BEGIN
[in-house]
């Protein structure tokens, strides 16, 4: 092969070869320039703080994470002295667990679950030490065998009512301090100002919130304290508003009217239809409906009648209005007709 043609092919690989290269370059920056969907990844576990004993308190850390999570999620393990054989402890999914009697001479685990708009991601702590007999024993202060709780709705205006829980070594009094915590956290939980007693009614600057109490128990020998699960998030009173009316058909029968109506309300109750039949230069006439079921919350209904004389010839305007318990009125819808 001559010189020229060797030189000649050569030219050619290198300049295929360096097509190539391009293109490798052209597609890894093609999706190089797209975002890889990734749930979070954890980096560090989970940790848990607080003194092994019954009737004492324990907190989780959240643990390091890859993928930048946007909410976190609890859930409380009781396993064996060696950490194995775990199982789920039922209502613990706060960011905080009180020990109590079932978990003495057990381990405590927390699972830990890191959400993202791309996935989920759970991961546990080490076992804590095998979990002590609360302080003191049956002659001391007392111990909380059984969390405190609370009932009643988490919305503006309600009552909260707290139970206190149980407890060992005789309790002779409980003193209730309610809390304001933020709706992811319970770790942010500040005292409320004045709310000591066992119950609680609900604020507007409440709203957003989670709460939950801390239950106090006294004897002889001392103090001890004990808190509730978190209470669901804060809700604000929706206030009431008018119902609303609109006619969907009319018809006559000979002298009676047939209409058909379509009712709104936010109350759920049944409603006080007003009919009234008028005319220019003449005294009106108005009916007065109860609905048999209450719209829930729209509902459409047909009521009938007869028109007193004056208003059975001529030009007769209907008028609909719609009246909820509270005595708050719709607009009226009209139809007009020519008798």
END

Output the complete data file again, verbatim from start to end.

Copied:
[in-house]
């Protein structure tokens, strides 16, 4: 092969070869320039703080994470002295667990679950030490065998009512301090100002919130304290508003009217239809409906009648209005007709 043609092919690989290269370059920056969907990844576990004993308190850390999570999620393990054989402890999914009697001479685990708009991601702590007999024993202060709780709705205006829980070594009094915590956290939980007693009614600057109490128990020998699960998030009173009316058909029968109506309300109750039949230069006439079921919350209904004389010839305007318990009125819808 001559010189020229060797030189000649050569030219050619290198300049295929360096097509190539391009293109490798052209597609890894093609999706190089797209975002890889990734749930979070954890980096560090989970940790848990607080003194092994019954009737004492324990907190989780959240643990390091890859993928930048946007909410976190609890859930409380009781396993064996060696950490194995775990199982789920039922209502613990706060960011905080009180020990109590079932978990003495057990381990405590927390699972830990890191959400993202791309996935989920759970991961546990080490076992804590095998979990002590609360302080003191049956002659001391007392111990909380059984969390405190609370009932009643988490919305503006309600009552909260707290139970206190149980407890060992005789309790002779409980003193209730309610809390304001933020709706992811319970770790942010500040005292409320004045709310000591066992119950609680609900604020507007409440709203957003989670709460939950801390239950106090006294004897002889001392103090001890004990808190509730978190209470669901804060809700604000929706206030009431008018119902609303609109006619969907009319018809006559000979002298009676047939209409058909379509009712709104936010109350759920049944409603006080007003009919009234008028005319220019003449005294009106108005009916007065109860609905048999209450719209829930729209509902459409047909009521009938007869028109007193004056208003059975001529030009007769209907008028609909719609009246909820509270005595708050719709607009009226009209139809007009020519008798």